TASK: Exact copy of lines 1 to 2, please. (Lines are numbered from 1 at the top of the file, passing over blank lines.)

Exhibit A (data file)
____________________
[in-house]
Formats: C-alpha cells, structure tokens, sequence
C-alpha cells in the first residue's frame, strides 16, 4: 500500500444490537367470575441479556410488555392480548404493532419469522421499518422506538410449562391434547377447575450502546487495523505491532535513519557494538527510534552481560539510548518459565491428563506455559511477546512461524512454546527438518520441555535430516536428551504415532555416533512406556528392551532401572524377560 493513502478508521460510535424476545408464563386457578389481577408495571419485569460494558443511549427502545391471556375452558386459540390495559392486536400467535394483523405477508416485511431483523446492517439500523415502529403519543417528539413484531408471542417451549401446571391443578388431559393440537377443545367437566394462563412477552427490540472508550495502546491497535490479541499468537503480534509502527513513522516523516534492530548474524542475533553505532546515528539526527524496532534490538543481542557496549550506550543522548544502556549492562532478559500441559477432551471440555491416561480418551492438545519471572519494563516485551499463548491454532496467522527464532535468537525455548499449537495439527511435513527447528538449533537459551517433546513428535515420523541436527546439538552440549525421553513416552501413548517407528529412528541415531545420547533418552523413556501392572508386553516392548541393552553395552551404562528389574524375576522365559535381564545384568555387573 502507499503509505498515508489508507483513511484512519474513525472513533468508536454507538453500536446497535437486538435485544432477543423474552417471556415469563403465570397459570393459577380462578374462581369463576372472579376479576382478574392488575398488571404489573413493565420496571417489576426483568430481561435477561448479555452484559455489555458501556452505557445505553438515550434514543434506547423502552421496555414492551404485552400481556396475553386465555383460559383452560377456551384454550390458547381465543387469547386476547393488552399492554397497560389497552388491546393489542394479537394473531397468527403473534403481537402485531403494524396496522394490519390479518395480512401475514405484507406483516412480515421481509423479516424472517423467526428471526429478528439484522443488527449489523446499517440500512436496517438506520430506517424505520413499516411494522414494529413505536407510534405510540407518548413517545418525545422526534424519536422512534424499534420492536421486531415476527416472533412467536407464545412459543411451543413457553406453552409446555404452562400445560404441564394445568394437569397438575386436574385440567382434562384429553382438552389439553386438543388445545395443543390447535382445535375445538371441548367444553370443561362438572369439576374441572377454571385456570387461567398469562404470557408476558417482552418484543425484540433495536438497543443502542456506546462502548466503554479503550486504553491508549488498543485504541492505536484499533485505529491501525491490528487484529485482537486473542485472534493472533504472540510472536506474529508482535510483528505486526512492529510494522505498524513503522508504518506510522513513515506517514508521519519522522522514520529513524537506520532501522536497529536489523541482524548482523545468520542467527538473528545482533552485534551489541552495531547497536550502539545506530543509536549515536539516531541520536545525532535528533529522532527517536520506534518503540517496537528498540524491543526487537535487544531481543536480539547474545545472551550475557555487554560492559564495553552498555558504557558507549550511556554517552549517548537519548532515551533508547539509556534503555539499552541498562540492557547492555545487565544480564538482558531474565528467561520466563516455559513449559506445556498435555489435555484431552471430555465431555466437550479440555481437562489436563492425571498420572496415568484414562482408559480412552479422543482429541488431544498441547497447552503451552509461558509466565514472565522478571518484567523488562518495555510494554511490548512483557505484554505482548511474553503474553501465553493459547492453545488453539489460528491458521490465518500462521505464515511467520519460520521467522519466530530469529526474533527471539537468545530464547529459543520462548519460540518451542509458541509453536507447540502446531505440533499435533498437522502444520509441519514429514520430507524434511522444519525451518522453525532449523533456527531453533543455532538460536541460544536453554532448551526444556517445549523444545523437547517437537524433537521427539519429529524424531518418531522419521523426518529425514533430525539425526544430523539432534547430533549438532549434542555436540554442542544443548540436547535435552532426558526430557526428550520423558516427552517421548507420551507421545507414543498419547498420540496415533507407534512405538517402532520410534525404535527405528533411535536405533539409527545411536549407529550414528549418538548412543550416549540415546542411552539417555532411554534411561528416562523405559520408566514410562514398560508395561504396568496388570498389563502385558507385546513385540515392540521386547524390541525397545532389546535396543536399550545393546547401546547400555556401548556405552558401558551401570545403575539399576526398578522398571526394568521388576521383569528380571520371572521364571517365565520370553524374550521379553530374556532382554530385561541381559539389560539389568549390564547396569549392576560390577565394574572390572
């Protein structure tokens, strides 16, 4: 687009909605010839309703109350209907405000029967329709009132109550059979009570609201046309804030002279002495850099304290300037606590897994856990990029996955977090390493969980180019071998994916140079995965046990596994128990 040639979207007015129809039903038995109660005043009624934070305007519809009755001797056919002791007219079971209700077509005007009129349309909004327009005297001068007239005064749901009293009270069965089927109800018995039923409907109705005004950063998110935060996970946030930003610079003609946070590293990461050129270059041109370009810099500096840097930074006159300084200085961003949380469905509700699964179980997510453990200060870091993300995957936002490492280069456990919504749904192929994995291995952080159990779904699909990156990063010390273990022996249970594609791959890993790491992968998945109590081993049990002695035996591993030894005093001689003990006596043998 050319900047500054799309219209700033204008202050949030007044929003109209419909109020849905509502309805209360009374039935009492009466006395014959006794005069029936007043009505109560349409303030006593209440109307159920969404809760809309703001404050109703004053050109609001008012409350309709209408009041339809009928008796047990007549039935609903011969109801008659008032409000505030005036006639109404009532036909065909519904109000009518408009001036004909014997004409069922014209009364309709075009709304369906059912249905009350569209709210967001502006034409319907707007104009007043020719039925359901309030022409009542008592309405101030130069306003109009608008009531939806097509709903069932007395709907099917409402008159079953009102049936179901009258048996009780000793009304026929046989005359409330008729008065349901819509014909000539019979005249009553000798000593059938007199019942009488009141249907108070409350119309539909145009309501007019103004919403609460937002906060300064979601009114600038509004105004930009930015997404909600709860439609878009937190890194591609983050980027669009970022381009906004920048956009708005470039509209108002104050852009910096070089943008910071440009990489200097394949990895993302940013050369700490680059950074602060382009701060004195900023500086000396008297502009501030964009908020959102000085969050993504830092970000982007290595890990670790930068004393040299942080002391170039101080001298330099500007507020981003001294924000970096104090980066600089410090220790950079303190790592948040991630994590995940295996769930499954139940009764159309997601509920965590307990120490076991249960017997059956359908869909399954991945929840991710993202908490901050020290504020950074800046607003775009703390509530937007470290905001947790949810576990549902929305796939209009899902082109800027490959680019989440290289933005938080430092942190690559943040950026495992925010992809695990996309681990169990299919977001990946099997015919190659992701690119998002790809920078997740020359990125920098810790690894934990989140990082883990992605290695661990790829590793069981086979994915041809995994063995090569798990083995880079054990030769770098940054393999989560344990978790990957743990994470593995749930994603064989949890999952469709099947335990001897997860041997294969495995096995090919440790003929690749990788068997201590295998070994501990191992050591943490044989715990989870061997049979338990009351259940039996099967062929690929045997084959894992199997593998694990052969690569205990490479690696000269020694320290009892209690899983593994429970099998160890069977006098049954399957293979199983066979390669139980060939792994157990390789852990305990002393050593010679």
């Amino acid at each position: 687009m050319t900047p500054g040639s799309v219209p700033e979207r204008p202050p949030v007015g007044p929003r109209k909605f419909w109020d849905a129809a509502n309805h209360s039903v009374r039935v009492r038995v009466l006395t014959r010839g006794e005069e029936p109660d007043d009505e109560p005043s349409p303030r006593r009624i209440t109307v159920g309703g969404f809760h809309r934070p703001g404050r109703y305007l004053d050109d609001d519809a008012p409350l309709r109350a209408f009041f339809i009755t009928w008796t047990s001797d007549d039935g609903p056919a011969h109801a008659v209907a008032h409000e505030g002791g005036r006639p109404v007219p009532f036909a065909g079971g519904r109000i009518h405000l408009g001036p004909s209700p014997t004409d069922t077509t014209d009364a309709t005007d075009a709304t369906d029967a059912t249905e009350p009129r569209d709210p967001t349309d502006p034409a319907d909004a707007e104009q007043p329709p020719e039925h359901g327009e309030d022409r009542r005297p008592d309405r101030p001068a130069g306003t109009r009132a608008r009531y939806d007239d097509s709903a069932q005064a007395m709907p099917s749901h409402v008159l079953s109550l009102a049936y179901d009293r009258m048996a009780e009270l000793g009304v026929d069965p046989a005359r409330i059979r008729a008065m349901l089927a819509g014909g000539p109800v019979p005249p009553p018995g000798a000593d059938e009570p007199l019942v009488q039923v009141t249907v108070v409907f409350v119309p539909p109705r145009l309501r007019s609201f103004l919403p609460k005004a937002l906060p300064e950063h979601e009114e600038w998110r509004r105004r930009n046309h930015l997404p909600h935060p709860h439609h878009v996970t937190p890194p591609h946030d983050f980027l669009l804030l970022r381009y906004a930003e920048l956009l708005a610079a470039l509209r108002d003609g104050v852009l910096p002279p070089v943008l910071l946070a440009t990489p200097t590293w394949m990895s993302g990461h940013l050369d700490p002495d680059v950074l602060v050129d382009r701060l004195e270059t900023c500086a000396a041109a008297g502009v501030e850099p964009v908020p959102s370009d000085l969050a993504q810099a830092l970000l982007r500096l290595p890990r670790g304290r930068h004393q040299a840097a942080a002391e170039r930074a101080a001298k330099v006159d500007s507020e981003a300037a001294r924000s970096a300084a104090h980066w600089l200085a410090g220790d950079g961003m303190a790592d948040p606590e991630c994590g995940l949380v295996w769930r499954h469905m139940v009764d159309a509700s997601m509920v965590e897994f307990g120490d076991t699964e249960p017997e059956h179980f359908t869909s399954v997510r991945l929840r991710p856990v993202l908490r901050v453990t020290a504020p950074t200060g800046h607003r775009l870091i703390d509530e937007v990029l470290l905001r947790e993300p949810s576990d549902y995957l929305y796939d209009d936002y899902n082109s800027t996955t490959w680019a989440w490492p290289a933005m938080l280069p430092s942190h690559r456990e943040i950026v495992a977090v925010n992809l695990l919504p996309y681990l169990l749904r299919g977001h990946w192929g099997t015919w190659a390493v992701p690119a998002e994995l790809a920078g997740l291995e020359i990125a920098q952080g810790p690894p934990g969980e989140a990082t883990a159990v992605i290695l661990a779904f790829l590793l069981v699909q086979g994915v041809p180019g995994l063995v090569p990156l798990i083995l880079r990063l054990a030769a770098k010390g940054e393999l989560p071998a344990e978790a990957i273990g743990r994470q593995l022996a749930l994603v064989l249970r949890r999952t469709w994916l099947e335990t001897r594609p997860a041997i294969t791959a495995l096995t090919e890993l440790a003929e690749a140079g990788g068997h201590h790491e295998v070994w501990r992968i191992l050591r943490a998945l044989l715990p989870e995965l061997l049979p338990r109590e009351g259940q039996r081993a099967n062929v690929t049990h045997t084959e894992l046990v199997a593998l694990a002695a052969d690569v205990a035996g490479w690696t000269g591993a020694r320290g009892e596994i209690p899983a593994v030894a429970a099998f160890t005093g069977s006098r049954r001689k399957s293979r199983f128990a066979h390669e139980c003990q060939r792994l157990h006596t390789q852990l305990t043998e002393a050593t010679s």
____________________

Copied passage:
[in-house]
Formats: C-alpha cells, structure tokens, sequence